Noting that influenza activity usually peaks in January and February, Suffolk County Executive Steve Bellone and Health Commissioner Dr. James Tomarken are urging all residents who have not yet received this season’s flu vaccination to get one as soon as possible. Flu season runs from October through May.
“Influenza is a substantial public health threat, so we ask individuals to get the vaccine to protect not only themselves but also their families and the community,” said Bellone.
Weather permitting, the Suffolk County Department of Public Works will treat sections of the following communities as part of its ongoing annual effort to control the mosquito population.
The following treatments are for Vector Control:
Time and date of the application: August 6, 2013, 6:00 p.m. 10:00 p.m.
Approximate location(s): Davis Park and Point OWoods on Fire Island.
Sites to be treated: All streets in the villages.
Method of Treatment: Ground spraying ultra-low-volume aerosol
Name of Pesticide: Anvil (sumithrin)
Suffolk County officials will treat salt marshes with the pesticide Altosid to control mosquito larvae today. They will also enact ground spraying of a low-volume pesticide named Anvil on streets in Davis Park and Points O'Woods on Fire Island.
Aerial spraying began this morning and will last through 8 p.m. Ground spraying will take place from 6 to 10 p.m. tonight.
A natural tree can become fully engulfed in flames and spread fire to the rest of the home if it is not properly cared for. Similar results can occur with artificial trees that are not fire retardant or inherently fire resistant.
Make certain the tree has a “healthy” green appearance and is not a shade of brown.
While on the lot test the tree for dryness by shaking it vigorously or bumping the trunk on ground several times and observe for excessive needle loss especially at the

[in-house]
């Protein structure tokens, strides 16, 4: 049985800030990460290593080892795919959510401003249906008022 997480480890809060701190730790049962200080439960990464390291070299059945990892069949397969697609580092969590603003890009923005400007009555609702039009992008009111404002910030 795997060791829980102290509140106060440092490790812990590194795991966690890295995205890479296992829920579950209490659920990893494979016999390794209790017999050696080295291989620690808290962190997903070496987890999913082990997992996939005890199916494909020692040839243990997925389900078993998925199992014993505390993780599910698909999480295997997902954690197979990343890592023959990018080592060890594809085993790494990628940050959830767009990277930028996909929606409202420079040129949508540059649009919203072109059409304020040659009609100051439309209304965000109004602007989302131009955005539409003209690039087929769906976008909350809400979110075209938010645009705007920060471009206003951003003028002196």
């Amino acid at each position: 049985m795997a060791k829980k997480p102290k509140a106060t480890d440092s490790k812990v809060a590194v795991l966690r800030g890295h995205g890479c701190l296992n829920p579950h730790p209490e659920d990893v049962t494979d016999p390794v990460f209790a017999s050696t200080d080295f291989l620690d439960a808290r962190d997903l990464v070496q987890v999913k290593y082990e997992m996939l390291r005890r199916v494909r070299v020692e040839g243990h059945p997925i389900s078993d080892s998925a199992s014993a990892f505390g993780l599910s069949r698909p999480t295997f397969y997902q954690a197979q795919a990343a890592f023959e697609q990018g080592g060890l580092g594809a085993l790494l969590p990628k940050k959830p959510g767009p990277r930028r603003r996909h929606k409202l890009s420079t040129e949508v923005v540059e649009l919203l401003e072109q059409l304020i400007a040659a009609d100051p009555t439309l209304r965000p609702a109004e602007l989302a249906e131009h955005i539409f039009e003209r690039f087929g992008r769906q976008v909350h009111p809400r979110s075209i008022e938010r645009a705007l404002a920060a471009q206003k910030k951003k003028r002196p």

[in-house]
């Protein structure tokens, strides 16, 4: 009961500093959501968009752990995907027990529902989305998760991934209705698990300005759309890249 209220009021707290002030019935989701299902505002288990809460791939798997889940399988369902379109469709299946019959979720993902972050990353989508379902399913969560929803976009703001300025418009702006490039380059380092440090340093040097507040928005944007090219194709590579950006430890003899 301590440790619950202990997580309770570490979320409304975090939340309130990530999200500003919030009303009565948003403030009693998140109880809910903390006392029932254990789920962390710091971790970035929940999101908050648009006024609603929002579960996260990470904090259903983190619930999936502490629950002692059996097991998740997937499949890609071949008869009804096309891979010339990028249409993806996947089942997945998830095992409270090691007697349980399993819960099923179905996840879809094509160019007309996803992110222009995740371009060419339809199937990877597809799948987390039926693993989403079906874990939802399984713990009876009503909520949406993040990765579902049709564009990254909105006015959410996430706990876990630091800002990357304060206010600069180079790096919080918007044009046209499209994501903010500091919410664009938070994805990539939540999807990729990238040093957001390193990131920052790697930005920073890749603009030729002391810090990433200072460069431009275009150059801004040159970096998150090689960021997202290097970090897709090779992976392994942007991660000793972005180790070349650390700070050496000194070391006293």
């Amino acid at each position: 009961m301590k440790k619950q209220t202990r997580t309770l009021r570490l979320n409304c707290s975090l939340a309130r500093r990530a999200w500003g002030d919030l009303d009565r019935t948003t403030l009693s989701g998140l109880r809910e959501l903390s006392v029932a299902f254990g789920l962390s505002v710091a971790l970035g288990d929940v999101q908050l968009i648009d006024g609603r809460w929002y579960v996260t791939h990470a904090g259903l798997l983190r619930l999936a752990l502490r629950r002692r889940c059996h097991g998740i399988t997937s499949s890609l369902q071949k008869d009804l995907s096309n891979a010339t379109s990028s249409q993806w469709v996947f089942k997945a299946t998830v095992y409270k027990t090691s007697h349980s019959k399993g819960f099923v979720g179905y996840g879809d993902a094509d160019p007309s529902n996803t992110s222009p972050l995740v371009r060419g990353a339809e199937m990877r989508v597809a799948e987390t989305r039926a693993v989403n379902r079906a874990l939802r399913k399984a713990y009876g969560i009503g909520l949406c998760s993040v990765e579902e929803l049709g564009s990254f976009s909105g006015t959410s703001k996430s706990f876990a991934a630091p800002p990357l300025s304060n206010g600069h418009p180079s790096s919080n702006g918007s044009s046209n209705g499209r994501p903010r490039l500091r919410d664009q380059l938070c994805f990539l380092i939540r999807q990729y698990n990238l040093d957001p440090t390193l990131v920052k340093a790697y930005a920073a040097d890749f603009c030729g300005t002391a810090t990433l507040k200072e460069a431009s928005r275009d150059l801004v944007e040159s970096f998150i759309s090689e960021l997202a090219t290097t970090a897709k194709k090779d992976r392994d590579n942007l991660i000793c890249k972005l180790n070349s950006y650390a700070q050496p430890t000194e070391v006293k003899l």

Benjamin M. Lawsky, Superintendent of Financial Services, announced representatives of the Department of Financial Services will be at four locations on Long Island to offer help to homeowners, renters and business owners with insurance-related issues stemming from damage caused by Storm Sandy.
The Departments representatives will be available to meet with residents inside the agencys Mobile Command Center, which will be stationed at these locations:
Saturday, Nov. 24 10 a.m. to 4 p.m. at Freeport Recreation Center, 130 E. Merrick Road, Freeport.
Suffolk County Emergency Shelter Hotline is open! For those displaced by Super Storm Sandy, Suffolk County has established temporary emergency shelter accommodations in cooperation with New York Institute of Technology. For those who have been displaced by Sandy and have need of emergency shelter, Suffolk County has established a HOTLINE dedicated to assisting residents with these shelter needs.
Residents can call 631-504-6853. 9 a.m. 8 p.m. seven days a week.
FEMA Sheltering & Temporary Essential Power (STEP)
November 8, 2012, Yaphank, NY - In a coordinated regional effort designed to better manage and ease the current fuel challenges, Suffolk County Executive Steven Bellone and Nassau County Executive Edward Mangano announced a plan today to institute a fuel management system in both Suffolk and Nassau counties that will go into effect at 5:00am Friday, November 9, 2012. This temporary policy will require gas stations to sell fuel only to drivers with vehicles bearing license plate numbers that correlate in odd/even terms with the day of the month in accordance with the following requirements:
In flood zones for safety reasons, LIPA requires homeowners to provide an Authorization to Energize by an approved electrical inspection agency before they will re-energize homes. Given the large number of homes impacted by Hurricane Sandy, the process which LIPA requires to ensure public safety could leave a significant number of homes without power for an extended period of time.
Suffolk County is therefore coordinating with LIPA, FEMA, NYS and Towns to facilitate this inspection at no cost to homeowners in the affected areas.
Nassau County's Hempstead Turnpike has been named the most dangerous road for pedestrians in Connecticut, New Jersey and downstate New York for the fourth year in a row, with 15 deaths over a three-year period ending in 2010.